As layoffs spread across SaaS companies, pre-negotiating severance is one of the smartest ways you can protect yourself financially. Three months’ severance should be the bare minimum, with six months standard for executives. If you need to compromise, you can tier your severance payments based on your time at the company. Be warned: Severance terms need to be very clear, especially on the definition of “cause.” Investing in a good lawyer upfront to review your severance agreement can save you a lot of heartache and lost paychecks down the road. 

Consulting

In tough economic times, it’s wise to have several streams of income. A compensation package that includes the right to monetize your non-competitive expertise through consulting or advisory work is one of the best ways to build recession-proof wealth. 

If you can balance these five areas with base salary and bonus potential, you will be setting yourself up for long-term financial gain no matter how the market plays out. But it’s important to remember that it’s okay to say yes, as long as you stay firm on your true bottom line. Look inside yourself to find what you can or can’t compromise and then work with your future employer to find an agreement that works for both of you. It’s okay to leave something on the table if it’s a nice-to-have, not a must-have. Alignment is the real trick to negotiating a compensation package, whether it’s an economic downturn or a bull market.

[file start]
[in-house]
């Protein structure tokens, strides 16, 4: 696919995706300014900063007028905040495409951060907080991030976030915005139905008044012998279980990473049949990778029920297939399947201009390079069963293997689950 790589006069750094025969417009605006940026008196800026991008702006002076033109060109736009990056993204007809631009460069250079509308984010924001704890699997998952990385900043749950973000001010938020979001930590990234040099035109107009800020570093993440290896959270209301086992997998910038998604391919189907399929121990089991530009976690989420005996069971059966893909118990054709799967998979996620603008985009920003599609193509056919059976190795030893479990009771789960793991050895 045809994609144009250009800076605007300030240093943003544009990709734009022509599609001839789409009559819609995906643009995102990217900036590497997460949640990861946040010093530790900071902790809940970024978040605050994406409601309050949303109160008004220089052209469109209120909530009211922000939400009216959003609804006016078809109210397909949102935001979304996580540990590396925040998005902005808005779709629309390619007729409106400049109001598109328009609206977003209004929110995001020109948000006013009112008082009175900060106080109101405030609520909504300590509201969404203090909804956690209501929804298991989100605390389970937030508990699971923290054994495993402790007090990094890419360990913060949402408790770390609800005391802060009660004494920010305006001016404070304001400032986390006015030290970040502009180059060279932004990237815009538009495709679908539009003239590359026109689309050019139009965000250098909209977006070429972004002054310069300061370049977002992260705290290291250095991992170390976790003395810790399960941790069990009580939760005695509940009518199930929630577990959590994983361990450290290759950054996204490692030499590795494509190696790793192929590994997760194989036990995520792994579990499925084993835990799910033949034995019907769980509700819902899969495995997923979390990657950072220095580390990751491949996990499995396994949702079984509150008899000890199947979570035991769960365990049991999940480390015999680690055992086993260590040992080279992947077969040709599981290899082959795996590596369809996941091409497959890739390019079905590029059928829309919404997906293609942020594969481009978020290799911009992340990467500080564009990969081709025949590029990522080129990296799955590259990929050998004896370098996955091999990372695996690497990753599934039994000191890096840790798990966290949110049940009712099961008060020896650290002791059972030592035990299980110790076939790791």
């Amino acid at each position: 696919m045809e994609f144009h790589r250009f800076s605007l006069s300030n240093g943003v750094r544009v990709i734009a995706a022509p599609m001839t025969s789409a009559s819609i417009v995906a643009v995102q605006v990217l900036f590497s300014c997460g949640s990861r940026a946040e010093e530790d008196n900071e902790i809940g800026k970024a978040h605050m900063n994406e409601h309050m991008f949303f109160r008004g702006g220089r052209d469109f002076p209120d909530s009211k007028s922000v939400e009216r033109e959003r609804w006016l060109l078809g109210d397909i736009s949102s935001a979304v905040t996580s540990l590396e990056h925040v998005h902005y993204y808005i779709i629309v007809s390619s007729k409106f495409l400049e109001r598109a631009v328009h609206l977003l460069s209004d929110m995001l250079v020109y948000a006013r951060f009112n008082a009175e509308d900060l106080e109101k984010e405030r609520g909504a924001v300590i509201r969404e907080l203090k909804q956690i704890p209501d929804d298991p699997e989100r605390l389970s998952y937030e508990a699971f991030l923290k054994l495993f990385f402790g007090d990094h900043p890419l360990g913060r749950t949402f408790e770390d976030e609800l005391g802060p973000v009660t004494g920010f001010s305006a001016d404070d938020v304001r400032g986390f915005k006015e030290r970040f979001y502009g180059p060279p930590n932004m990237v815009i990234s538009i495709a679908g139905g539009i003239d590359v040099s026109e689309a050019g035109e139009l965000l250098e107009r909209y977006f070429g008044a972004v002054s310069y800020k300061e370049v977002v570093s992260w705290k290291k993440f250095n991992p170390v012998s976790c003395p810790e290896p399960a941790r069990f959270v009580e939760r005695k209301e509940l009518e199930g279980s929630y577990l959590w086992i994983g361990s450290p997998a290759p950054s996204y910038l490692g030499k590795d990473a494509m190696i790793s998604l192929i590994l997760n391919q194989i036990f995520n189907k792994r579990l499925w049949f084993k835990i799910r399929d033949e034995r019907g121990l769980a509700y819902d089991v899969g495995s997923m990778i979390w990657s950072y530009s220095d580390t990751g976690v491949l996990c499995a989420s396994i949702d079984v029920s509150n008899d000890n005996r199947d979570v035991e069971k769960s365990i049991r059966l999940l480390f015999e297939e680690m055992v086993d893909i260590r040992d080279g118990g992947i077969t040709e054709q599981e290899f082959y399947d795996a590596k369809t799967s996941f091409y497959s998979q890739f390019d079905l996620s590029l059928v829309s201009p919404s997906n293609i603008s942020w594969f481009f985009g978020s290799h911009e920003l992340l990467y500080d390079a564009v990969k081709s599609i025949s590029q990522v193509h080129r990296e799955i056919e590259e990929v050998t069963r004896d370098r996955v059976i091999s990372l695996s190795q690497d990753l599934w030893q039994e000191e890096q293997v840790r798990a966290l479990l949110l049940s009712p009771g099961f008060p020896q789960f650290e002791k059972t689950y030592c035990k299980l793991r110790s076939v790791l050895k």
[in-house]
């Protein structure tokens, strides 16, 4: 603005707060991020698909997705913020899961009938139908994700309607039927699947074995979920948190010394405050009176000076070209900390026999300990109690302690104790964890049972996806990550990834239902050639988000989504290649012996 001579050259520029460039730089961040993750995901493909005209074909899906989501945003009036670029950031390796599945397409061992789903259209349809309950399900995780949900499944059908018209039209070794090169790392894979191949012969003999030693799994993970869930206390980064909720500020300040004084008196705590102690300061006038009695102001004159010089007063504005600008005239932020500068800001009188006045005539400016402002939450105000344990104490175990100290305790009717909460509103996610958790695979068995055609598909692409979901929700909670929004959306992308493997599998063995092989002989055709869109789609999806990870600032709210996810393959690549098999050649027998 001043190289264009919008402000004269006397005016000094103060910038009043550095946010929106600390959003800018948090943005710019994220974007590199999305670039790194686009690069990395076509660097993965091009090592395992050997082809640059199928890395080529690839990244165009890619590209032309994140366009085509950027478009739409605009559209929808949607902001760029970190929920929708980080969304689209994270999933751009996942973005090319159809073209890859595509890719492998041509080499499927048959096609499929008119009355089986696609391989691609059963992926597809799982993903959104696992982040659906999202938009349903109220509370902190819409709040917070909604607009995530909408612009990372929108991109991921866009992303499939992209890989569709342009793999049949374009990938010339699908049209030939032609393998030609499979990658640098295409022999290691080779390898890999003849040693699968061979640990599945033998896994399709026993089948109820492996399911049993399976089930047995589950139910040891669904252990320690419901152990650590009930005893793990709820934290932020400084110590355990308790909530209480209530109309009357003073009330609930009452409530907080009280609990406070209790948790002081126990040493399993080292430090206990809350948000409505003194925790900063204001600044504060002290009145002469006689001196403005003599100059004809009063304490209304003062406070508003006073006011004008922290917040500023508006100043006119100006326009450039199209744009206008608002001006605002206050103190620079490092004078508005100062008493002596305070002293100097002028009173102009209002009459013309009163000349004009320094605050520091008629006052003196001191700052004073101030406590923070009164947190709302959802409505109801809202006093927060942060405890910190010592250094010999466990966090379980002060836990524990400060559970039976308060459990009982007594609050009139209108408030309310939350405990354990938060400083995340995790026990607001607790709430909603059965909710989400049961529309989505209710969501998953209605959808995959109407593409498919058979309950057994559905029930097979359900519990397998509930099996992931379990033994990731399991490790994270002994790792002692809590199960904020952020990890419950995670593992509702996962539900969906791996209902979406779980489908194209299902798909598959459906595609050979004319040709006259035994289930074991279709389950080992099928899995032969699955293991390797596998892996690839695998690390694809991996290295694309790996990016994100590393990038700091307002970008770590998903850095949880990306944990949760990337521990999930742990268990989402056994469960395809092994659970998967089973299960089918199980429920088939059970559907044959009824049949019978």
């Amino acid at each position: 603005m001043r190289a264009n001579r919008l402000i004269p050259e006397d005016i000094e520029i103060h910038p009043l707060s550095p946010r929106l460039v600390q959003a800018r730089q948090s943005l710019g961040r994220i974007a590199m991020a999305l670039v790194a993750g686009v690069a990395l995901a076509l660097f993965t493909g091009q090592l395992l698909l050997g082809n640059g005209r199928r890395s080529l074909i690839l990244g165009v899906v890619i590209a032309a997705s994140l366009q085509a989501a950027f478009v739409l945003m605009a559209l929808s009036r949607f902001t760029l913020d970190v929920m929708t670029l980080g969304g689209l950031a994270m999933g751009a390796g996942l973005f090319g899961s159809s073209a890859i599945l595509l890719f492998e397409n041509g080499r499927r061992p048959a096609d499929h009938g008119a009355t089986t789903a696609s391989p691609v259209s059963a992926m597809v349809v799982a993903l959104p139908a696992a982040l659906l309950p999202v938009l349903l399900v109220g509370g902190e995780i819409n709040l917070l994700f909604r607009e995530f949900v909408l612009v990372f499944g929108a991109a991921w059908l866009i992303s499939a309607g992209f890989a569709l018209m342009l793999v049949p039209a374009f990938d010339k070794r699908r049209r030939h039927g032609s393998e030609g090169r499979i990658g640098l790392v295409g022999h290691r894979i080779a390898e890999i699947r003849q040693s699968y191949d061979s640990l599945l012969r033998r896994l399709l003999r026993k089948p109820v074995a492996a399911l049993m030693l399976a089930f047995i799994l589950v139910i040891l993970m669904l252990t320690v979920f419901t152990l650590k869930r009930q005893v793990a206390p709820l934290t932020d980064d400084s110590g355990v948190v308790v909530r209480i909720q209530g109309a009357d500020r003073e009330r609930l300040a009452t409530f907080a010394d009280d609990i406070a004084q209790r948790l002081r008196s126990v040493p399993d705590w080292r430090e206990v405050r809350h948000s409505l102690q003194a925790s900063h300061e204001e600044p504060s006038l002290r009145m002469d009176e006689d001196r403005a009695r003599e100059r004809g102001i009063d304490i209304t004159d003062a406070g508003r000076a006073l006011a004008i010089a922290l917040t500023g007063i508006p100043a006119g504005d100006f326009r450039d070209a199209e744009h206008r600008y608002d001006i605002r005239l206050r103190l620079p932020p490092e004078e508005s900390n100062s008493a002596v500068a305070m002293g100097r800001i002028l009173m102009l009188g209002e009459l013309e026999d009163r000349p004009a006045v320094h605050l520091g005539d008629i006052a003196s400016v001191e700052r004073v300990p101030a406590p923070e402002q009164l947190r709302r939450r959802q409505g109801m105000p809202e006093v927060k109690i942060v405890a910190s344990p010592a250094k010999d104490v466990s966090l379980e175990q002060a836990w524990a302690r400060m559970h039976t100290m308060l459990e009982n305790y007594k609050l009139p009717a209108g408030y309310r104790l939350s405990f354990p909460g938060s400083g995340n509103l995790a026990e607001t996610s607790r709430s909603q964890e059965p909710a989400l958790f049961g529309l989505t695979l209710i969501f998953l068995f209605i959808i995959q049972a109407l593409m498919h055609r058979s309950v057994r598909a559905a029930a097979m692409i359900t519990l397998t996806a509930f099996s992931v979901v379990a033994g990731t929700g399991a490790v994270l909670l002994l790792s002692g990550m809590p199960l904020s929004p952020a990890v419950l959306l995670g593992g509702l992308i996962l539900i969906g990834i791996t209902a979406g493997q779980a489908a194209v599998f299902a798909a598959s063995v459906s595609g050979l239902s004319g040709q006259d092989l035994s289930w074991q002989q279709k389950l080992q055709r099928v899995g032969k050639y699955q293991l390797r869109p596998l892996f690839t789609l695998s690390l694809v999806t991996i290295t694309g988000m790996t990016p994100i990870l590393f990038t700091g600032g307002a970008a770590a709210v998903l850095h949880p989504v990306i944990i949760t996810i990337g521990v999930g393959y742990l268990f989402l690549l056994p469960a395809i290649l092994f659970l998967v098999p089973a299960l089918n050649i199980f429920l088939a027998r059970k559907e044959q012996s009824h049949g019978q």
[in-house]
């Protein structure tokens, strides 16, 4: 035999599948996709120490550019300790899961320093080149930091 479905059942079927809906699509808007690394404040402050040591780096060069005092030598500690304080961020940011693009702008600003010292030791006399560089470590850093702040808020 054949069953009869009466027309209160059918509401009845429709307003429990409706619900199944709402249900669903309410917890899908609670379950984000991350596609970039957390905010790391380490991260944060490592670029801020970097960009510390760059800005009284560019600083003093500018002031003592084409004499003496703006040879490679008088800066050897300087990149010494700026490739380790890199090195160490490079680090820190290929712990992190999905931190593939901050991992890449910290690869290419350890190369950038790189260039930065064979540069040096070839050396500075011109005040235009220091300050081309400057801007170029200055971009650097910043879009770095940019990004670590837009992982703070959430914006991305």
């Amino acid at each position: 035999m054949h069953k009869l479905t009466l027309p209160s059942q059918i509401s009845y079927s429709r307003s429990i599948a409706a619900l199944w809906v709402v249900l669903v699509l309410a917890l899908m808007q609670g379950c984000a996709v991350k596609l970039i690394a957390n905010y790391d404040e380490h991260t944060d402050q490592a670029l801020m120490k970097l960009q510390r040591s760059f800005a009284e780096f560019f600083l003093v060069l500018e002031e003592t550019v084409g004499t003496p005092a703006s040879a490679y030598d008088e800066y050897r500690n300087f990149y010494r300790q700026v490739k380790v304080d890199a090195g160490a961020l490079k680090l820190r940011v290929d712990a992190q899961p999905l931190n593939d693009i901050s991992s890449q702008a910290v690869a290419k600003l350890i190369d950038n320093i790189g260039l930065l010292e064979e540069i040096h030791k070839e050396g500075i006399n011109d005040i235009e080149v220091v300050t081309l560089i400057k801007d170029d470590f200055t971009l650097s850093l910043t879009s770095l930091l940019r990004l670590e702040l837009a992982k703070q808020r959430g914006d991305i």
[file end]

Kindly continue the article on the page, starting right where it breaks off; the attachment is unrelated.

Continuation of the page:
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Sam Jacobs is the CEO of Pavilion, a private membership for high-growth leaders. He is also host of the Sales Hacker podcast and author of Kind Folks Finish First: The Considerate Path to Success in Business and Life.